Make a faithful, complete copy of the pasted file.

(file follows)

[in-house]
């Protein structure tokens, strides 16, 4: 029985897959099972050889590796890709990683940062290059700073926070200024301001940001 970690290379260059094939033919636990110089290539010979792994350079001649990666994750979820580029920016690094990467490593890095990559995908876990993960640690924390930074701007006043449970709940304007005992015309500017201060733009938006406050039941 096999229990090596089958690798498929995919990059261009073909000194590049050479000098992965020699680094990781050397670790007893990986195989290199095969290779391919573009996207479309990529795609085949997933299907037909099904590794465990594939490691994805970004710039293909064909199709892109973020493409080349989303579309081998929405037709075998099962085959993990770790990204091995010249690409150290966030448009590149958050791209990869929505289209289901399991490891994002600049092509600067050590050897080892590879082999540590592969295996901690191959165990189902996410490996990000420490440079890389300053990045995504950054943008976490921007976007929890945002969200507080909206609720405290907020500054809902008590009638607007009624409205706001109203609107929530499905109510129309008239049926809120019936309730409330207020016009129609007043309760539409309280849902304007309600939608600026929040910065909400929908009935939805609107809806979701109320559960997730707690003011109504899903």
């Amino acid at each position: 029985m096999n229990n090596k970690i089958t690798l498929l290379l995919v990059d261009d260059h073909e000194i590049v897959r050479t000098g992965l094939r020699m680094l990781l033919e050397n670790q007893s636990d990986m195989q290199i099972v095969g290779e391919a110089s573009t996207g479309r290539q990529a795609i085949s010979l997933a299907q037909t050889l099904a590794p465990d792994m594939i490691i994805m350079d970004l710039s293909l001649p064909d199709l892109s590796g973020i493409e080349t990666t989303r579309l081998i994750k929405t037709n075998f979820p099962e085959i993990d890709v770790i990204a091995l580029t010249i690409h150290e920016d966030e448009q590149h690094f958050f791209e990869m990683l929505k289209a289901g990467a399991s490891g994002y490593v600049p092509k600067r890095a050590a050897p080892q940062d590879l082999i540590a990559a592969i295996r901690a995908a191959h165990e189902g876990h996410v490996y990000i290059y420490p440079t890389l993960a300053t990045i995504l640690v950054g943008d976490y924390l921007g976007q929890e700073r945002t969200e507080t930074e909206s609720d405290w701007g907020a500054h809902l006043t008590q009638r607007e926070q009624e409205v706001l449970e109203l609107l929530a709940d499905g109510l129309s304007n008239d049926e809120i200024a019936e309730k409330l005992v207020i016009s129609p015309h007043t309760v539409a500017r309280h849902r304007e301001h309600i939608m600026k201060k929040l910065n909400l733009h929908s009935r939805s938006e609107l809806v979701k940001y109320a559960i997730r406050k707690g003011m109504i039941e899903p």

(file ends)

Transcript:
[in-house]
């Protein structure tokens, strides 16, 4: 029985897959099972050889590796890709990683940062290059700073926070200024301001940001 970690290379260059094939033919636990110089290539010979792994350079001649990666994750979820580029920016690094990467490593890095990559995908876990993960640690924390930074701007006043449970709940304007005992015309500017201060733009938006406050039941 096999229990090596089958690798498929995919990059261009073909000194590049050479000098992965020699680094990781050397670790007893990986195989290199095969290779391919573009996207479309990529795609085949997933299907037909099904590794465990594939490691994805970004710039293909064909199709892109973020493409080349989303579309081998929405037709075998099962085959993990770790990204091995010249690409150290966030448009590149958050791209990869929505289209289901399991490891994002600049092509600067050590050897080892590879082999540590592969295996901690191959165990189902996410490996990000420490440079890389300053990045995504950054943008976490921007976007929890945002969200507080909206609720405290907020500054809902008590009638607007009624409205706001109203609107929530499905109510129309008239049926809120019936309730409330207020016009129609007043309760539409309280849902304007309600939608600026929040910065909400929908009935939805609107809806979701109320559960997730707690003011109504899903």
């Amino acid at each position: 029985m096999n229990n090596k970690i089958t690798l498929l290379l995919v990059d261009d260059h073909e000194i590049v897959r050479t000098g992965l094939r020699m680094l990781l033919e050397n670790q007893s636990d990986m195989q290199i099972v095969g290779e391919a110089s573009t996207g479309r290539q990529a795609i085949s010979l997933a299907q037909t050889l099904a590794p465990d792994m594939i490691i994805m350079d970004l710039s293909l001649p064909d199709l892109s590796g973020i493409e080349t990666t989303r579309l081998i994750k929405t037709n075998f979820p099962e085959i993990d890709v770790i990204a091995l580029t010249i690409h150290e920016d966030e448009q590149h690094f958050f791209e990869m990683l929505k289209a289901g990467a399991s490891g994002y490593v600049p092509k600067r890095a050590a050897p080892q940062d590879l082999i540590a990559a592969i295996r901690a995908a191959h165990e189902g876990h996410v490996y990000i290059y420490p440079t890389l993960a300053t990045i995504l640690v950054g943008d976490y924390l921007g976007q929890e700073r945002t969200e507080t930074e909206s609720d405290w701007g907020a500054h809902l006043t008590q009638r607007e926070q009624e409205v706001l449970e109203l609107l929530a709940d499905g109510l129309s304007n008239d049926e809120i200024a019936e309730k409330l005992v207020i016009s129609p015309h007043t309760v539409a500017r309280h849902r304007e301001h309600i939608m600026k201060k929040l910065n909400l733009h929908s009935r939805s938006e609107l809806v979701k940001y109320a559960i997730r406050k707690g003011m109504i039941e899903p």